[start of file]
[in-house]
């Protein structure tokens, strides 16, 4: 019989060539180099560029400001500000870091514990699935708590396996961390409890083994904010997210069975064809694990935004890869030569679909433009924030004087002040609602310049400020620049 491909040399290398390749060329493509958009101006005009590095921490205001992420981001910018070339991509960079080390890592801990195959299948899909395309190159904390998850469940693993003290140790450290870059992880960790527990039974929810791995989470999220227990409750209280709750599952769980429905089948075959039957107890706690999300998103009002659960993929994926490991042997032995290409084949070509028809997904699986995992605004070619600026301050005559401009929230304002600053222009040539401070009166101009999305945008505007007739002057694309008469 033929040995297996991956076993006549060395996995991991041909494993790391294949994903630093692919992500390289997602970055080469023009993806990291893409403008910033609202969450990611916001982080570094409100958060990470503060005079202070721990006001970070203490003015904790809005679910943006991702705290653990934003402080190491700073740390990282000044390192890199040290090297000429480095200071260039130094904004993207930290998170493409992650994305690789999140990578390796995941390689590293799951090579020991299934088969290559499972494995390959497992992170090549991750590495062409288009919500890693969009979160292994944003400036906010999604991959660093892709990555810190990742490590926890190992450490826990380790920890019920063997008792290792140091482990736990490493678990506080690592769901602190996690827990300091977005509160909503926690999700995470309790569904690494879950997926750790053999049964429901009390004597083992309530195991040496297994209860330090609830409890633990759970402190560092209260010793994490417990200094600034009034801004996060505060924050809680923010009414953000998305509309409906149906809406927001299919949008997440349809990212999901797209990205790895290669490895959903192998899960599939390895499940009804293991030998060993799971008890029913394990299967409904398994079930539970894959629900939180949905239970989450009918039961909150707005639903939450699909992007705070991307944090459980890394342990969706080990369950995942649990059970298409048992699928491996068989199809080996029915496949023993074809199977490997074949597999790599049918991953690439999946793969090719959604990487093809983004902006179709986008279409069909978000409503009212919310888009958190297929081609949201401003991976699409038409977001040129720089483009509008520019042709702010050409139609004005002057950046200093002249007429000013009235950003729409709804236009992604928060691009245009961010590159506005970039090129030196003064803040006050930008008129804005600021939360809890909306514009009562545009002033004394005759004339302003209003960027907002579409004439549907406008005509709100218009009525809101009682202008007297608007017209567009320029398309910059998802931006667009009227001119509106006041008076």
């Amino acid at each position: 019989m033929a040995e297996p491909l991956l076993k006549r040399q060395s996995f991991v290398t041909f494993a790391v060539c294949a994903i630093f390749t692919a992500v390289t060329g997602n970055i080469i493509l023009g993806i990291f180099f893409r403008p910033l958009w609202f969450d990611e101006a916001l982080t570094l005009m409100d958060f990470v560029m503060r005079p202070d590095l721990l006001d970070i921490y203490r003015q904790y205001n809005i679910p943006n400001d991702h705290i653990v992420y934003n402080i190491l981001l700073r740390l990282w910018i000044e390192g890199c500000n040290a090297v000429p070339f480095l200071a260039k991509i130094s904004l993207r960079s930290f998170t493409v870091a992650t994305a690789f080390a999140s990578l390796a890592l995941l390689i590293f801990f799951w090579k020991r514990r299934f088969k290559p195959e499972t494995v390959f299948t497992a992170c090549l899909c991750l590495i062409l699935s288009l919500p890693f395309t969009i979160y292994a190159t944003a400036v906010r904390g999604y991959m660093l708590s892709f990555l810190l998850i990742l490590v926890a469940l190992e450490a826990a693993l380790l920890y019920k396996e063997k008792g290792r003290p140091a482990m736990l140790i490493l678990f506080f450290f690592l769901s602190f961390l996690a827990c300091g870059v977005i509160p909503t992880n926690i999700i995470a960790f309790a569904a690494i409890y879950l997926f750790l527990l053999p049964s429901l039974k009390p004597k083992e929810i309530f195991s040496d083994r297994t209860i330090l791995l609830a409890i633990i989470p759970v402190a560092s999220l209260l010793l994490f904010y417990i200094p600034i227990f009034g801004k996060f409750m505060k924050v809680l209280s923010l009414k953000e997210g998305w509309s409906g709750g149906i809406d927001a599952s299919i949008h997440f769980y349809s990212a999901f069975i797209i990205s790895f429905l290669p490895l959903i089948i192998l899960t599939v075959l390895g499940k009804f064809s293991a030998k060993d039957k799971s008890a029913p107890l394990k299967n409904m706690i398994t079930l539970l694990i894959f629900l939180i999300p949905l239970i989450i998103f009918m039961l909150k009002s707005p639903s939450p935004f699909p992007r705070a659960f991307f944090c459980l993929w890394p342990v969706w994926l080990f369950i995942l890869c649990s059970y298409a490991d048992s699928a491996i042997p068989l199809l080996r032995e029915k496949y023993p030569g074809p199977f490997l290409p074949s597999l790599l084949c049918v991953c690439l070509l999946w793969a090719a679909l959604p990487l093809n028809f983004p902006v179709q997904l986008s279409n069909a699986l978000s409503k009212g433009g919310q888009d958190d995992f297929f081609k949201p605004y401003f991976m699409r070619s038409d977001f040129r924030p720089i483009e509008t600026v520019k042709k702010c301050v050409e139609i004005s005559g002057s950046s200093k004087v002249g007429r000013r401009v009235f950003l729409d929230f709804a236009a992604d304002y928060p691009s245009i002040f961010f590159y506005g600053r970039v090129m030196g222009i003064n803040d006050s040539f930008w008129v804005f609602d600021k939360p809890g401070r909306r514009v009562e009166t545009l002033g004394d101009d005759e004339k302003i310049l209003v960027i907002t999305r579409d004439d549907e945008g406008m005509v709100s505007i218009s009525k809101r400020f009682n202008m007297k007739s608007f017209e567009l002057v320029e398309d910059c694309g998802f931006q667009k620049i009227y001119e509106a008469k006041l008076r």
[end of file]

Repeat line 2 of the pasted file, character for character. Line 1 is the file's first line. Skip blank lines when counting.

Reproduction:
């Protein structure tokens, strides 16, 4: 019989060539180099560029400001500000870091514990699935708590396996961390409890083994904010997210069975064809694990935004890869030569679909433009924030004087002040609602310049400020620049 491909040399290398390749060329493509958009101006005009590095921490205001992420981001910018070339991509960079080390890592801990195959299948899909395309190159904390998850469940693993003290140790450290870059992880960790527990039974929810791995989470999220227990409750209280709750599952769980429905089948075959039957107890706690999300998103009002659960993929994926490991042997032995290409084949070509028809997904699986995992605004070619600026301050005559401009929230304002600053222009040539401070009166101009999305945008505007007739002057694309008469 033929040995297996991956076993006549060395996995991991041909494993790391294949994903630093692919992500390289997602970055080469023009993806990291893409403008910033609202969450990611916001982080570094409100958060990470503060005079202070721990006001970070203490003015904790809005679910943006991702705290653990934003402080190491700073740390990282000044390192890199040290090297000429480095200071260039130094904004993207930290998170493409992650994305690789999140990578390796995941390689590293799951090579020991299934088969290559499972494995390959497992992170090549991750590495062409288009919500890693969009979160292994944003400036906010999604991959660093892709990555810190990742490590926890190992450490826990380790920890019920063997008792290792140091482990736990490493678990506080690592769901602190996690827990300091977005509160909503926690999700995470309790569904690494879950997926750790053999049964429901009390004597083992309530195991040496297994209860330090609830409890633990759970402190560092209260010793994490417990200094600034009034801004996060505060924050809680923010009414953000998305509309409906149906809406927001299919949008997440349809990212999901797209990205790895290669490895959903192998899960599939390895499940009804293991030998060993799971008890029913394990299967409904398994079930539970894959629900939180949905239970989450009918039961909150707005639903939450699909992007705070991307944090459980890394342990969706080990369950995942649990059970298409048992699928491996068989199809080996029915496949023993074809199977490997074949597999790599049918991953690439999946793969090719959604990487093809983004902006179709986008279409069909978000409503009212919310888009958190297929081609949201401003991976699409038409977001040129720089483009509008520019042709702010050409139609004005002057950046200093002249007429000013009235950003729409709804236009992604928060691009245009961010590159506005970039090129030196003064803040006050930008008129804005600021939360809890909306514009009562545009002033004394005759004339302003209003960027907002579409004439549907406008005509709100218009009525809101009682202008007297608007017209567009320029398309910059998802931006667009009227001119509106006041008076």